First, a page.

(Adds details of judgment and background, paragraphs 3-12)
By John Kruzel and Nate Raymond
May 25 (Reuters) – The US Supreme Court on Thursday again limited the Environmental Protection Agency’s regulatory influence, ruling in favor of an Idaho couple who have long tried to build a home on property the EPA classified as hazardous classified as a protected wetland under a landmark federal pollution control law.
In a 9-0 decision, the judges overturned a lower court’s ruling against couple Chantell and Mike Sackett, which upheld the EPA’s finding that their property contained wetlands near a lake that are protected by the Clean Water Act from 1972 were protected. However, the judges unanimously agreed to overturn the lower court’s decision, differing in their reasoning.
The ruling was the latest instance in which the court supported a challenge to the extent of EPA’s ability to regulate environmental issues under applicable law. In a 6-3 ruling last June, supported by its conservative judges, the court limited the EPA’s powers to pass broad regulations on greenhouse gas emissions from existing coal and gas-fired power plants under another environmental law, the Clean Air Act enacted .
The case decided Thursday stemmed from the Sacketts’ purchase of a vacant lot in 2004 about 300 feet (90 meters) from Priest Lake, one of the largest lakes in Idaho, near the US-Canada border. In 2007, the couple began preparations for the construction of a house.
However, after the EPA filled in sand and gravel on the property, it issued an administrative order stating that the property contained wetlands protected by the Clean Water Act and that they needed a building permit, which they however, had not received.
This law bans the discharge of pollutants, including rocks and sand, into “United States waters,” which regulators have said for decades cover not only navigable waters but also adjacent wetlands such as swamps, marshes, and berms.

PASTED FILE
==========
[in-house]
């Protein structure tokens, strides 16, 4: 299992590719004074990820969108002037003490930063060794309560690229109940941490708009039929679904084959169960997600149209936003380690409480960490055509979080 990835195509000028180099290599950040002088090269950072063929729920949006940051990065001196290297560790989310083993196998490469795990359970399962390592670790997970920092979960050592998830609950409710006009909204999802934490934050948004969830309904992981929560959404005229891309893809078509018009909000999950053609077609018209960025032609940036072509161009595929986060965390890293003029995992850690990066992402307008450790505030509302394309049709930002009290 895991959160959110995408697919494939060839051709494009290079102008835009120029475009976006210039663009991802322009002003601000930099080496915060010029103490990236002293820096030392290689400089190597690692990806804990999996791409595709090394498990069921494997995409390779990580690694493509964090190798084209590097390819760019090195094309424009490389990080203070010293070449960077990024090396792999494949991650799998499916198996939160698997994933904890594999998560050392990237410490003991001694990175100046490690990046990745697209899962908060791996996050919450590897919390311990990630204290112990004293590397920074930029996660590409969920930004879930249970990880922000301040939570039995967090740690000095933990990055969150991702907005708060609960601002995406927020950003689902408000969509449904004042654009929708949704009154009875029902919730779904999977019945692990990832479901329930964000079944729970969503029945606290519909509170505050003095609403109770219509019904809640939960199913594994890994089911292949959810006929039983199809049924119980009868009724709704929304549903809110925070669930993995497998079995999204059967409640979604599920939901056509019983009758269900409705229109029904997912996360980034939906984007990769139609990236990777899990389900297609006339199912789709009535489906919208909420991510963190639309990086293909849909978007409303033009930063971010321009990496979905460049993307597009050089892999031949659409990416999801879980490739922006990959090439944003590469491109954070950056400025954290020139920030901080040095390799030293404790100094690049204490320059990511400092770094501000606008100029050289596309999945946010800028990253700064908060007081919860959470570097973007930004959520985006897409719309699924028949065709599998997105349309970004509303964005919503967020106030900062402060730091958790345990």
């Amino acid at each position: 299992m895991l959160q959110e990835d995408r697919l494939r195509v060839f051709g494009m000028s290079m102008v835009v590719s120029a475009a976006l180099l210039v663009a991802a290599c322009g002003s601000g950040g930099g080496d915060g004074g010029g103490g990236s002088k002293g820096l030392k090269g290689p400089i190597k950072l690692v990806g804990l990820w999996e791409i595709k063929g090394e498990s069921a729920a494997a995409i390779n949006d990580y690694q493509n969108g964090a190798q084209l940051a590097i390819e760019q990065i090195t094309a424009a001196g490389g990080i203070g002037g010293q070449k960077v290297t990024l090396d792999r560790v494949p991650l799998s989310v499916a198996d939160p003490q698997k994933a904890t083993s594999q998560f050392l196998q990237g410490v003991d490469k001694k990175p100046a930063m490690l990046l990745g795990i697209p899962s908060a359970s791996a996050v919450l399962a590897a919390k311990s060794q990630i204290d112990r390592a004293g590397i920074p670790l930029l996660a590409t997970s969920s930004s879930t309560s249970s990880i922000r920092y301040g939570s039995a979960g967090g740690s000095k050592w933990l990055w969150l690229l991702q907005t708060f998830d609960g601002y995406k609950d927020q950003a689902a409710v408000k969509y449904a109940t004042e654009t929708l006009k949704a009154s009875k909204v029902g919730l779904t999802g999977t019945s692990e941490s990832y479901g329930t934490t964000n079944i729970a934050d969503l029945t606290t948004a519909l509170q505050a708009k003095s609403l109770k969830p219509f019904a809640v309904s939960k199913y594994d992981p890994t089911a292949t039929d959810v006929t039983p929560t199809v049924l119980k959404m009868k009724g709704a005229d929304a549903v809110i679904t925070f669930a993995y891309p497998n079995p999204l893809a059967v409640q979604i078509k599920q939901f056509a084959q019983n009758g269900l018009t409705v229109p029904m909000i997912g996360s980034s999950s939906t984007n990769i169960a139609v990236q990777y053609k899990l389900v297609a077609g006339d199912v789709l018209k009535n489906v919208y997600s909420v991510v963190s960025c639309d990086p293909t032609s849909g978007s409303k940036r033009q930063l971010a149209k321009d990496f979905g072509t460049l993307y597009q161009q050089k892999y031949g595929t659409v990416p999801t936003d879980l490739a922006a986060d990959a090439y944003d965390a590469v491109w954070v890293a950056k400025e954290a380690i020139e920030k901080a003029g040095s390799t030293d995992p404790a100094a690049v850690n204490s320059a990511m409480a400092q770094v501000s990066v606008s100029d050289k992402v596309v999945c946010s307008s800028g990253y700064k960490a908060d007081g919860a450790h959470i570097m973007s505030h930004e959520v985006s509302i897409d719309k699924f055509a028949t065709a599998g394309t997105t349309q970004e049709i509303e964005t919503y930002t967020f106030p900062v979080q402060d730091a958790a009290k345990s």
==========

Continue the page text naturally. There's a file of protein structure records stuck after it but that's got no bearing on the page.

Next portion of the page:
The story goes on
For decades, courts and regulators have debated the extent to which a property must be connected to a waterway in order to require a permit. The Supreme Court issued a ruling in 2006 that created further uncertainty.
Four judges at the time said the law governed land with a “continuous surface connection” to a waterway, while Justice Anthony Kennedy, who cast the deciding vote in the 5-4 case and is now retired, said the law extended further to areas in which it was a “significant connection” to a waterway.
The Sacketts had asked the Supreme Court to reconsider the matter after the San Francisco-based 9th U.S. Circuit Court of Appeals relied on Kennedy’s test to uphold a judge’s finding that the Sacketts’ property contained wetlands.
The dispute previously made its way to the Supreme Court when the judges unanimously ruled in 2012 that the couple could challenge the EPA’s compliance order in court, facing financial penalties if they failed to comply.
Thursday’s court ruling came after President Joe Biden’s administration passed a rule in December that expands the definition of waterways protected by the Clean Water Act — a reversal from the era of former President Donald Trump. Biden in April vetoed a move by Congress aimed at repealing the rule.
A federal judge in North Dakota on April 12 temporarily blocked implementation of the rule in 24 states in response to a lawsuit by mostly Republican-run states. In a separate ruling on March 19, a Texas federal judge blocked enforcement of the rule in Texas and Idaho at the request of Republican attorneys general amid legal challenges to the new rule. Also in Kentucky, the ruling was stopped by the US Sixth Circuit Court of Appeals on May 10 while the state appealed a lower court’s decision. (Reporting by John Kruzel; additional reporting by Andrew Chung in New York; editing by Will Dunham)